Oct 2, 2018
Published in: Nicotine & Tobacco Research, nty179 (2018). doi: 10.1093/ntr/nty179
Posted on RAND.org on October 04, 2018
Longitudinal studies report associations between use of electronic cigarettes (ECs) and cigarettes over time among young people, but do not distinguish within- from between-person effects, which complicates interpretation of findings. Further, the role of shared risk factors, such as substance use and mental health, in explaining longitudinal associations between EC and cigarette use remains unclear. This study used within- and between-person analyses to assess longitudinal associations between youths' EC and cigarette use and shared risk factors.
Between 2015 and 2017, 2039 youths completed three Web-based surveys, allowing us to model EC and cigarette use from ages 16 to 20. Auto-regressive latent growth models with structured residuals (ALT-SR) examined both between-person and within-person associations between past-month frequency of EC use, cigarette use, and third variables (alcohol and marijuana use, mental health symptoms) over time.
Models revealed robust reciprocal associations between EC and cigarette use, such that more frequent EC use at one time predicted more frequent cigarette use at the subsequent time, and vice versa. Between-person analyses showed associations between shared risk factors and both EC and cigarette use. However, shared risk factors did not predict frequency of subsequent EC and cigarette use in within-person analyses.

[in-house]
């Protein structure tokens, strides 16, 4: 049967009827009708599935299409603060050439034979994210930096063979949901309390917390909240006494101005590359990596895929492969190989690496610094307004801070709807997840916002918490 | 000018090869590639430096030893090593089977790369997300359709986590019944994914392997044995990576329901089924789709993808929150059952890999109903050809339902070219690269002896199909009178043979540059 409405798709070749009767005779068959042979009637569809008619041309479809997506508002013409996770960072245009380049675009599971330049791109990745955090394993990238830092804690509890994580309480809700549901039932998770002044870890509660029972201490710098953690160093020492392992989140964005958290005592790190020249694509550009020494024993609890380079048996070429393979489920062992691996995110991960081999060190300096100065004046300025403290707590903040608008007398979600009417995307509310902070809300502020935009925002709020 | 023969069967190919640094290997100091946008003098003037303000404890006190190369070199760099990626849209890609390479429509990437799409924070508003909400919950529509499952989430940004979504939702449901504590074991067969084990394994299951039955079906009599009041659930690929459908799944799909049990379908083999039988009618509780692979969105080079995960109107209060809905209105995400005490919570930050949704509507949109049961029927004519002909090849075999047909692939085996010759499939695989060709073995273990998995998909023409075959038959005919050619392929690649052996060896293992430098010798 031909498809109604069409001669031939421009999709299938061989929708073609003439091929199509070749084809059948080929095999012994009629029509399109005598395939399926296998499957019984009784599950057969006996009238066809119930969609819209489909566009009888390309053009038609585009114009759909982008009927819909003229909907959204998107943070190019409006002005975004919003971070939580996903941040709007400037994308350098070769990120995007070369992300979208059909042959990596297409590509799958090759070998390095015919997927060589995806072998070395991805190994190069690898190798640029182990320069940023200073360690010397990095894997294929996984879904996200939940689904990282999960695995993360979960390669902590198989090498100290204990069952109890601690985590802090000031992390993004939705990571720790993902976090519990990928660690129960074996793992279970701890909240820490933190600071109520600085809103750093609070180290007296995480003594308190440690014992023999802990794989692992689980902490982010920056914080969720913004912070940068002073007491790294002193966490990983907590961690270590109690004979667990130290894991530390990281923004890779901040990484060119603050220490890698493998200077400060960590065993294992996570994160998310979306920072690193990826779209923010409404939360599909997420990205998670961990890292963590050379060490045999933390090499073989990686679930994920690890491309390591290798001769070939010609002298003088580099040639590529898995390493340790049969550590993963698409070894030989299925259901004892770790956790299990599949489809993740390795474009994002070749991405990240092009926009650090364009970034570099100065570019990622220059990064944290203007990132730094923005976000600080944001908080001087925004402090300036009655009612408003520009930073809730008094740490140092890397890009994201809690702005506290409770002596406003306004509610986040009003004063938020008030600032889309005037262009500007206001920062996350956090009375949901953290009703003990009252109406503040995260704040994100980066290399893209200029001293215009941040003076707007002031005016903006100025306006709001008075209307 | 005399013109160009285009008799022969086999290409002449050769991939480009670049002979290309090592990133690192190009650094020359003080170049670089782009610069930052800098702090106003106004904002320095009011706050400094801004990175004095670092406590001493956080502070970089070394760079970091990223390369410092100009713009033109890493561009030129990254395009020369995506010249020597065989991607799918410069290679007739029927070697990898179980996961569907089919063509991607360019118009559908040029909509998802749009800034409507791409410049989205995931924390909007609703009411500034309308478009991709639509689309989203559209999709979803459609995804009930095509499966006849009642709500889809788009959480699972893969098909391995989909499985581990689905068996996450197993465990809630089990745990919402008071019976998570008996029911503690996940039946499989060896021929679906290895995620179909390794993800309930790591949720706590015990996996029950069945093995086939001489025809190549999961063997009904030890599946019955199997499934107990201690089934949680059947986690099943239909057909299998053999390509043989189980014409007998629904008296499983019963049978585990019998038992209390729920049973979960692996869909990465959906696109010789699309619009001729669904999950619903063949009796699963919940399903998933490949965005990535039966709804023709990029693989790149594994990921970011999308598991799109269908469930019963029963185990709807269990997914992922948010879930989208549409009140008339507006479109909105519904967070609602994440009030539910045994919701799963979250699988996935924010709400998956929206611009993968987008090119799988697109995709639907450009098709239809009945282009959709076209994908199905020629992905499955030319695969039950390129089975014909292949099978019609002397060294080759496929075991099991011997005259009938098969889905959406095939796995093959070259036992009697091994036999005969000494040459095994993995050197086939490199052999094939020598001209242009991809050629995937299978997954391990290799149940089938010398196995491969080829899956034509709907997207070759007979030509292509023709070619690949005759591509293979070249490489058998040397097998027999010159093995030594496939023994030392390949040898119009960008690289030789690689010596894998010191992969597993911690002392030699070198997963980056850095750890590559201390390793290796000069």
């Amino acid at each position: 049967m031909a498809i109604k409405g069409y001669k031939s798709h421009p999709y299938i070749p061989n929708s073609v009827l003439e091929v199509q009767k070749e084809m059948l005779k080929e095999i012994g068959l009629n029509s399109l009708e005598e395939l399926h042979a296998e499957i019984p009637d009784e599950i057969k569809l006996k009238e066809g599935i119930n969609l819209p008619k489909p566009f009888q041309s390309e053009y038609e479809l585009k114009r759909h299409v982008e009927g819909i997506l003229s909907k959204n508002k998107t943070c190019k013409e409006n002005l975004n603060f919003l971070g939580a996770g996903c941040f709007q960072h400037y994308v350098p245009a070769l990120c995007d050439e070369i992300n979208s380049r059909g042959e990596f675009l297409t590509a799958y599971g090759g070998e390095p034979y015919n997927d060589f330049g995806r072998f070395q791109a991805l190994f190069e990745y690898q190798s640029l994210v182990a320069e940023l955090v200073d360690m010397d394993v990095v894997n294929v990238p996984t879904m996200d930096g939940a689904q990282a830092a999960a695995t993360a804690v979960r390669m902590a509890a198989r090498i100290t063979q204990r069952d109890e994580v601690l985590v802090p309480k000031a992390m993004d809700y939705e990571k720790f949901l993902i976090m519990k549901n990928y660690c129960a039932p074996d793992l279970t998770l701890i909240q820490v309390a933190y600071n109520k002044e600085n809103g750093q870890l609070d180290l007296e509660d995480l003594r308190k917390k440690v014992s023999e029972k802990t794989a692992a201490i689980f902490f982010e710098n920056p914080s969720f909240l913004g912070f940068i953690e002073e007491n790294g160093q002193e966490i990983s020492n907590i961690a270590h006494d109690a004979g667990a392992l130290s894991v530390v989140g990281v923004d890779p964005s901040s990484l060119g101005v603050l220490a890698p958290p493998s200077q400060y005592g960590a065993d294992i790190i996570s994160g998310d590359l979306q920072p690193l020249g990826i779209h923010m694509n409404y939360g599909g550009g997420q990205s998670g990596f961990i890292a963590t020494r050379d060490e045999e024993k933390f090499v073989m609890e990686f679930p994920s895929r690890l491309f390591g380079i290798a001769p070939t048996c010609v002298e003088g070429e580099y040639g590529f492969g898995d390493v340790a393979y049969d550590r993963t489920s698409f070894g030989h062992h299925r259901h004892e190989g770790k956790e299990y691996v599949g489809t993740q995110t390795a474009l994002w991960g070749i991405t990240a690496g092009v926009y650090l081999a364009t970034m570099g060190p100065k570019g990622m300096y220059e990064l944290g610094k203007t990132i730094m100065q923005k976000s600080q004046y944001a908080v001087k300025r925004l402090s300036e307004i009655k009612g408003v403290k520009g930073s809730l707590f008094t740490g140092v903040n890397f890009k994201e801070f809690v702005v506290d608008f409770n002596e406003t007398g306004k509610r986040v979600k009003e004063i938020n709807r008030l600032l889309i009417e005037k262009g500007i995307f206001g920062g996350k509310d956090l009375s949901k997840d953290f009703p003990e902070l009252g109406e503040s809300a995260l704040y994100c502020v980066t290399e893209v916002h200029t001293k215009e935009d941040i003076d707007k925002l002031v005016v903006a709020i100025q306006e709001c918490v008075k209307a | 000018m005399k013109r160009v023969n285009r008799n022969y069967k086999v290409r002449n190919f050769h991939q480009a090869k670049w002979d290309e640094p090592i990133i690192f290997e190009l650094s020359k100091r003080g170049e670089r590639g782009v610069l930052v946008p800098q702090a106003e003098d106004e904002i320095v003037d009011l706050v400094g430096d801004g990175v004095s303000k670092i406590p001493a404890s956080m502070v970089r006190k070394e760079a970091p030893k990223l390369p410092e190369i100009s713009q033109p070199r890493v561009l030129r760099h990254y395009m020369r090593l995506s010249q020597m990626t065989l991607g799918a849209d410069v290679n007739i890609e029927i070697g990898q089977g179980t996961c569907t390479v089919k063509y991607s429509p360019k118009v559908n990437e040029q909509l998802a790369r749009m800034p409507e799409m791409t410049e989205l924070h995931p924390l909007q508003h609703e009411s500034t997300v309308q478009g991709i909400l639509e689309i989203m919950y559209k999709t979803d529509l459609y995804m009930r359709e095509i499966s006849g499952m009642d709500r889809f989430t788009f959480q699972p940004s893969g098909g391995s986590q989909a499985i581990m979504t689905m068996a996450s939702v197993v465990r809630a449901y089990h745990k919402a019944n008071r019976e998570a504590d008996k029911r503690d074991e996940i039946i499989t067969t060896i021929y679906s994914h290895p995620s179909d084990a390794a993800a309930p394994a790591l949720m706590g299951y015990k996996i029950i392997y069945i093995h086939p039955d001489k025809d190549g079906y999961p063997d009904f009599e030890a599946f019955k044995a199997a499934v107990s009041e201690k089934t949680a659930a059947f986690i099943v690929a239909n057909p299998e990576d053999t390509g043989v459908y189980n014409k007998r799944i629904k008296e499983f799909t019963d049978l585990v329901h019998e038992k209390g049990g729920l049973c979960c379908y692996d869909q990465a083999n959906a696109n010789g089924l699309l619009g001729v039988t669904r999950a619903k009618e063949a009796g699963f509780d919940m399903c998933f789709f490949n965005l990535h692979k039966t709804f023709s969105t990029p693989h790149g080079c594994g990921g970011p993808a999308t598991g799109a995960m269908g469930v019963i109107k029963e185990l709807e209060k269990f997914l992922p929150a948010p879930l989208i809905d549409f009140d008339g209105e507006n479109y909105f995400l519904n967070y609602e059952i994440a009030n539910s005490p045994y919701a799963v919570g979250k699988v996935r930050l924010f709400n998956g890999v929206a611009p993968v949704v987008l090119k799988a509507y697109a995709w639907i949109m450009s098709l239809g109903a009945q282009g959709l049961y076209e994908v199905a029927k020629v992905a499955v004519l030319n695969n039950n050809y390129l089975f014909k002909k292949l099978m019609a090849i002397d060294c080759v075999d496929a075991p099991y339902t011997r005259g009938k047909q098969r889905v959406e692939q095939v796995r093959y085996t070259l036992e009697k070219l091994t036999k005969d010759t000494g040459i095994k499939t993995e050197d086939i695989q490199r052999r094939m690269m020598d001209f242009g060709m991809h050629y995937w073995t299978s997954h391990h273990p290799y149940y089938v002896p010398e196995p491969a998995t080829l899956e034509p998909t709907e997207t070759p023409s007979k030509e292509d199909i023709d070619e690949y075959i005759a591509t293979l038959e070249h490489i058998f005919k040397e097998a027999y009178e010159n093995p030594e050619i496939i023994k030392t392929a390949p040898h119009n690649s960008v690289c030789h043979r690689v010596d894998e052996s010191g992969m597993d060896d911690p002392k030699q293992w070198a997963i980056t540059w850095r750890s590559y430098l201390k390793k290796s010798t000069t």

Findings add to a growing body of research suggesting that EC use among youth is prospectively associated with progression toward greater cigarette use. Shared risk factors may help explain differences in EC and cigarette use patterns between young people, but do not appear to influence longitudinal trajectories of EC and cigarette use within individuals.
This study examined within- and between-person associations between e-cigarette use, cigarette use, and shared risk factors (alcohol use, marijuana use, mental health symptoms) in a longitudinal cohort of youths. Within- and between-person analyses revealed reciprocal prospective associations between e-cigarette and cigarette use, suggesting a progression toward more frequent use of both products over time. The shared risk factors examined here did not affect escalations in e-cigarette or cigarette use over time within individuals, but likely influence which youths use these products. Findings add to a growing body of evidence suggesting that e-cigarette use increases subsequent cigarette use in young people.